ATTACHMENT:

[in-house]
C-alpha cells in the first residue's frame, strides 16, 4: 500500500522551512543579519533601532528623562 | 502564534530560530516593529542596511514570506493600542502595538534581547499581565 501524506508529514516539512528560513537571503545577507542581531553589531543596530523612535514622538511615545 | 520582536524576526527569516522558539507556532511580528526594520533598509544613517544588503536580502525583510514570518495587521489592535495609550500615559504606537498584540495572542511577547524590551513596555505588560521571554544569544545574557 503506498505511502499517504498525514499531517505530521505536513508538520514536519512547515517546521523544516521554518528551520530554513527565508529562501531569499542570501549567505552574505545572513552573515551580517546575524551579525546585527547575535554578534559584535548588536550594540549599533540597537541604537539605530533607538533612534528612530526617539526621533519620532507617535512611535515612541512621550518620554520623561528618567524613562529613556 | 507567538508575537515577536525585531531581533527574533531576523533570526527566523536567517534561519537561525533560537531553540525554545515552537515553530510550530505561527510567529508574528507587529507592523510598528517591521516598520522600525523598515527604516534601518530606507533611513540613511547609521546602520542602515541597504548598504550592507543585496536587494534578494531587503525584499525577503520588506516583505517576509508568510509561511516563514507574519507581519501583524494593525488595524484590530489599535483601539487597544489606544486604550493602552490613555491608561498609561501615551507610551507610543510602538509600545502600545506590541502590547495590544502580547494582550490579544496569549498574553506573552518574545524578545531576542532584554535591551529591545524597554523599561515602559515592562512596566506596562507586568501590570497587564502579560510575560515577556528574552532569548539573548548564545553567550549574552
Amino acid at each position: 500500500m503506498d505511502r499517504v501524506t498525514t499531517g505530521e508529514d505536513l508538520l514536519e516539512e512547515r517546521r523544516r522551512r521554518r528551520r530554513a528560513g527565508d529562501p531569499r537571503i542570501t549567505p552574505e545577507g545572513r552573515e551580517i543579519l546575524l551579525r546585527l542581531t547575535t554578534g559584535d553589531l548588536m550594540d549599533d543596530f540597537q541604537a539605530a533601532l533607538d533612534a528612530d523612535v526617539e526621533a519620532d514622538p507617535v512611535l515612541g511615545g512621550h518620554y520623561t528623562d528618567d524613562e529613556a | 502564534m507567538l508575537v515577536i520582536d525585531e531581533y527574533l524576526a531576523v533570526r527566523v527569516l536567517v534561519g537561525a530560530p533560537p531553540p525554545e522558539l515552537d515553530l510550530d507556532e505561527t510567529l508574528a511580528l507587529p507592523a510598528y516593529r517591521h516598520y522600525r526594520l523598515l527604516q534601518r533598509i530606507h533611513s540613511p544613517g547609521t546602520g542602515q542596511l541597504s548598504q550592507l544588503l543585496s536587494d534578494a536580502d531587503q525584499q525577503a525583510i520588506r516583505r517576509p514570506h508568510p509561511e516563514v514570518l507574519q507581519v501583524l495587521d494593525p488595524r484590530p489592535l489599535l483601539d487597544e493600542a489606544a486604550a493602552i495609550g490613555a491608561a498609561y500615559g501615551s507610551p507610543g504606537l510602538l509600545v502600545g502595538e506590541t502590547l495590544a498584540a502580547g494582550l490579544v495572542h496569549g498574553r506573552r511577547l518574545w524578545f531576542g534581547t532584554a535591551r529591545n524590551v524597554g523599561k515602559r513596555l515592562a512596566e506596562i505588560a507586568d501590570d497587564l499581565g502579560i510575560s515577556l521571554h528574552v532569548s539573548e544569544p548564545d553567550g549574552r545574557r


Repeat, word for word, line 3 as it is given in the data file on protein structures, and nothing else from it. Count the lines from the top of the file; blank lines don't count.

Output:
Amino acid at each position: 500500500m503506498d505511502r499517504v501524506t498525514t499531517g505530521e508529514d505536513l508538520l514536519e516539512e512547515r517546521r523544516r522551512r521554518r528551520r530554513a528560513g527565508d529562501p531569499r537571503i542570501t549567505p552574505e545577507g545572513r552573515e551580517i543579519l546575524l551579525r546585527l542581531t547575535t554578534g559584535d553589531l548588536m550594540d549599533d543596530f540597537q541604537a539605530a533601532l533607538d533612534a528612530d523612535v526617539e526621533a519620532d514622538p507617535v512611535l515612541g511615545g512621550h518620554y520623561t528623562d528618567d524613562e529613556a | 502564534m507567538l508575537v515577536i520582536d525585531e531581533y527574533l524576526a531576523v533570526r527566523v527569516l536567517v534561519g537561525a530560530p533560537p531553540p525554545e522558539l515552537d515553530l510550530d507556532e505561527t510567529l508574528a511580528l507587529p507592523a510598528y516593529r517591521h516598520y522600525r526594520l523598515l527604516q534601518r533598509i530606507h533611513s540613511p544613517g547609521t546602520g542602515q542596511l541597504s548598504q550592507l544588503l543585496s536587494d534578494a536580502d531587503q525584499q525577503a525583510i520588506r516583505r517576509p514570506h508568510p509561511e516563514v514570518l507574519q507581519v501583524l495587521d494593525p488595524r484590530p489592535l489599535l483601539d487597544e493600542a489606544a486604550a493602552i495609550g490613555a491608561a498609561y500615559g501615551s507610551p507610543g504606537l510602538l509600545v502600545g502595538e506590541t502590547l495590544a498584540a502580547g494582550l490579544v495572542h496569549g498574553r506573552r511577547l518574545w524578545f531576542g534581547t532584554a535591551r529591545n524590551v524597554g523599561k515602559r513596555l515592562a512596566e506596562i505588560a507586568d501590570d497587564l499581565g502579560i510575560s515577556l521571554h528574552v532569548s539573548e544569544p548564545d553567550g549574552r545574557r